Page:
• Iowa State University student named a 2015 Goldwater Scholar

    Catherine Meis, Le Mars, has been named a 2015 Goldwater Scholar, the nation's premier undergraduate scholarship in mathematics, natural sciences and engineering. Meis is a third-year student, majoring in materials engineering with a minor in bioengineering. This year, 260 Goldwater Scholars were selected on the basis of academic merit from a field of 1,206 students who were nominated by college and university faculty nationwide.

  • How science and storytelling influence the debate over vaccines

    If there is a silver lining to the measles outbreaks in the U.S., it’s that the risk of getting sick might lessen opposition to vaccines that protect against infectious diseases. Moving that pendulum will depend in part on how the public responds to news reports and personal stories about the illness, said Michael Dahlstrom, an associate professor of journalism at Iowa State University.

  • More than a promise: ISU 4U aims to offer more than financial assistance

    The promise of free tuition is a powerful incentive for students who otherwise could not afford a college education, but eliminating that financial barrier is just the first step to making the ISU 4U Promise program a true success. To realize the full benefit of a tuition award, it is imperative that students at Moulton Extended Learning Center and King Elementary School in Des Moines are prepared for college. It will take a holistic approach to do that, and that’s what makes ISU 4U different.

  • Iowa State physicists ready for the higher energies of Run II at the Large Hadron Collider

    With the Large Hadron Collider nearing its second run, Iowa State physicists are preparing to analyze new data from the 17-miles-around experiment near Geneva, Switzerland. The collider is expected to restart this spring and eventually ramp up to a record collision energy of 13 trillion electron volts. The higher energies could produce new physics.

  • Iowa State University agronomist weighs environmental impacts of corn residue removal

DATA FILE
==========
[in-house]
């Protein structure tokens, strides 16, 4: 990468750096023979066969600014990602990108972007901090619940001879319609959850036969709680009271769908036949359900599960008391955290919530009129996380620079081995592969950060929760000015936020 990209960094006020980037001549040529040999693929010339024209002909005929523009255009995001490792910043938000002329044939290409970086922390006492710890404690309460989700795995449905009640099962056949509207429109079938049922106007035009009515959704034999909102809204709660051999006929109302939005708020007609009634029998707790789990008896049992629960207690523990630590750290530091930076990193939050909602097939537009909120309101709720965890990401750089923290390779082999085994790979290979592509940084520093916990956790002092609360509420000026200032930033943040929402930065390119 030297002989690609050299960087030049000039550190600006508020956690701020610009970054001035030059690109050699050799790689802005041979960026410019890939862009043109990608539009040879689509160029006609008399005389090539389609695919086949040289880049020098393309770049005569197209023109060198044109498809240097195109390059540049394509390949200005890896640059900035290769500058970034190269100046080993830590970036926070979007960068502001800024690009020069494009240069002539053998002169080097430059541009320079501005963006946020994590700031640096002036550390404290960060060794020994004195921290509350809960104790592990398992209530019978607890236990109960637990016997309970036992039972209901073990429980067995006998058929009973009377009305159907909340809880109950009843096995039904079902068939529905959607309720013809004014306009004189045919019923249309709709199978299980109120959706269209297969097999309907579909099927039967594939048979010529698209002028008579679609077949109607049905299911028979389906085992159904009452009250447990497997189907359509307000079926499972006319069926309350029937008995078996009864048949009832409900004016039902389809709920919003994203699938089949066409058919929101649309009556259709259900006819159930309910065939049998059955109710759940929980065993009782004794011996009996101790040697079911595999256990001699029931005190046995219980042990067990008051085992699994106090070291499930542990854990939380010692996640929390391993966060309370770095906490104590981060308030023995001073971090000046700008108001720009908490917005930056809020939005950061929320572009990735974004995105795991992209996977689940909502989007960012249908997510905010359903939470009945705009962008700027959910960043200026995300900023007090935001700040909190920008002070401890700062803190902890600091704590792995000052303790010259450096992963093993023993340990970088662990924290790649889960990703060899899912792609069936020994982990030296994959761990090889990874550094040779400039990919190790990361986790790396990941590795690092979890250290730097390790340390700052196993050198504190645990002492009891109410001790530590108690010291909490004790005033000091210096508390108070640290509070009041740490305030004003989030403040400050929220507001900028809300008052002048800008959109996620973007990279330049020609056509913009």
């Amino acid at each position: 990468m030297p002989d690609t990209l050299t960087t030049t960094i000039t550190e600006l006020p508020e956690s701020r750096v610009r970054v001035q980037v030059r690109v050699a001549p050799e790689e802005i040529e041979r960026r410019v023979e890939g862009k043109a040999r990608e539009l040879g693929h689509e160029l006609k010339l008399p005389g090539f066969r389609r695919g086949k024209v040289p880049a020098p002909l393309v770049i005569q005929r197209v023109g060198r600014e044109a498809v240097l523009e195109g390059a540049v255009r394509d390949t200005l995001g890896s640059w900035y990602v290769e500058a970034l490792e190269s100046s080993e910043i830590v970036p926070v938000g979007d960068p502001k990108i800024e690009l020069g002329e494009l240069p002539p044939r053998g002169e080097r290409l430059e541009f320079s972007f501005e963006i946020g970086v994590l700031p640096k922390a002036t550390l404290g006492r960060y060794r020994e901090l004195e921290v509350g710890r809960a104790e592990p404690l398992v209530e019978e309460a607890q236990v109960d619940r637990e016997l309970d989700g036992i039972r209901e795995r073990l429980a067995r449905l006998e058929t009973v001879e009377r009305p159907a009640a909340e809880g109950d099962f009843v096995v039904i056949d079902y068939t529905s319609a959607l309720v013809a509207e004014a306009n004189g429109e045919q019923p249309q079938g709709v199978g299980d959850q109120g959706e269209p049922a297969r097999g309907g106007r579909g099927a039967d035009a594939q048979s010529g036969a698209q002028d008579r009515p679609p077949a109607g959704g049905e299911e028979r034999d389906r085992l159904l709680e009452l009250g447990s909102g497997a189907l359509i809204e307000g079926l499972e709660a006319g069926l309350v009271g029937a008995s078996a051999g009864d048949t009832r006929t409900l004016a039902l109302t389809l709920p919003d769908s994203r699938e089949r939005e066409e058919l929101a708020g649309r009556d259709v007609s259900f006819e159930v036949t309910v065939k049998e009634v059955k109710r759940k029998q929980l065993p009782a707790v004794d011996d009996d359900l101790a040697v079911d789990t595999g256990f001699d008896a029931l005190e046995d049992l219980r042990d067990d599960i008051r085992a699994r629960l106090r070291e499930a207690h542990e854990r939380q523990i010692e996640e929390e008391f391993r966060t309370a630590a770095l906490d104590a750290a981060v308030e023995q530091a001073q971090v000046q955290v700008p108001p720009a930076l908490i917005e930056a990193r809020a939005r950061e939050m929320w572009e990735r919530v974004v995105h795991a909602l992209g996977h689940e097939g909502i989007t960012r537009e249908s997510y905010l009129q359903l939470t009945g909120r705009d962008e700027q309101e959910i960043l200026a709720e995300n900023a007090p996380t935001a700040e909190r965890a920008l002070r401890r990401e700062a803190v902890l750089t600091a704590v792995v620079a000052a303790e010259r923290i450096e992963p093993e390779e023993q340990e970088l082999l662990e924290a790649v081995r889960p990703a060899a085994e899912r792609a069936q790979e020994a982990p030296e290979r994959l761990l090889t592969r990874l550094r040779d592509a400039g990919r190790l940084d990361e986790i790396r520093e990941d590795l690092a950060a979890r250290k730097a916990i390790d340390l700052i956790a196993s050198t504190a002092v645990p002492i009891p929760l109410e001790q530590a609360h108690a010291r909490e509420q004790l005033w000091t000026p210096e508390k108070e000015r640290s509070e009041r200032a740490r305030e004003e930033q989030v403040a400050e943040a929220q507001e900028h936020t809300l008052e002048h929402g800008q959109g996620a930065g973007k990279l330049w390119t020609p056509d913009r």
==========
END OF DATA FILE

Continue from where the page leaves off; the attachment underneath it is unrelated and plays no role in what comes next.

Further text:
Farmers who are considering selling corn residue from their fields to produce cellulosic ethanol first should weigh a range of site-specific factors to their operations, according to new research from an Iowa State University agronomist. Variables such as topography, tillage system, nitrogen application and the amount of organic matter present in the soil all have a role to play in residue removal.

  • Iowa State students selected for new international leadership program

    A new leadership program will take Iowa State University students beyond the classroom to better understand global challenges, such as clean drinking water, poverty and food insecurity, and the impact for international corporations. The Vermeer International Leadership Program is a year-long, in-depth leadership experience, in which students will learn how companies operate on an international scale.

  • Iowa State design students help Fareway Stores launch a new venture

    When Fareway Stores Inc. looked to expand its reach from retail stores to a new wholesale business, company representatives sought help from  graduate students in the College of Design in creating a new corporate identity. 

  • Cracking the code: Iowa State University researchers find patterns in evolving genomes of thousands of species

    A pair of genetics researchers at Iowa State University found striking patterns in the building blocks of DNA in a wide variety of species after running statistical analyses on voluminous amounts of genetic data.

  • Nearly 700 Iowa school students to show off research at state science and tech fair

    The State Science and Technology Fair of Iowa returns to Hilton Coliseum this week. The public is invited to see the students and their projects during designated hours: On Thursday, March 26, the senior high competition is open from 2 to 6 p.m. and during the 6:30 to 8 p.m. award ceremonies. On Friday, March 27, the junior high competition is open from 9 a.m. to 6 p.m. and during the 6:30 to 8 p.m. award ceremonies.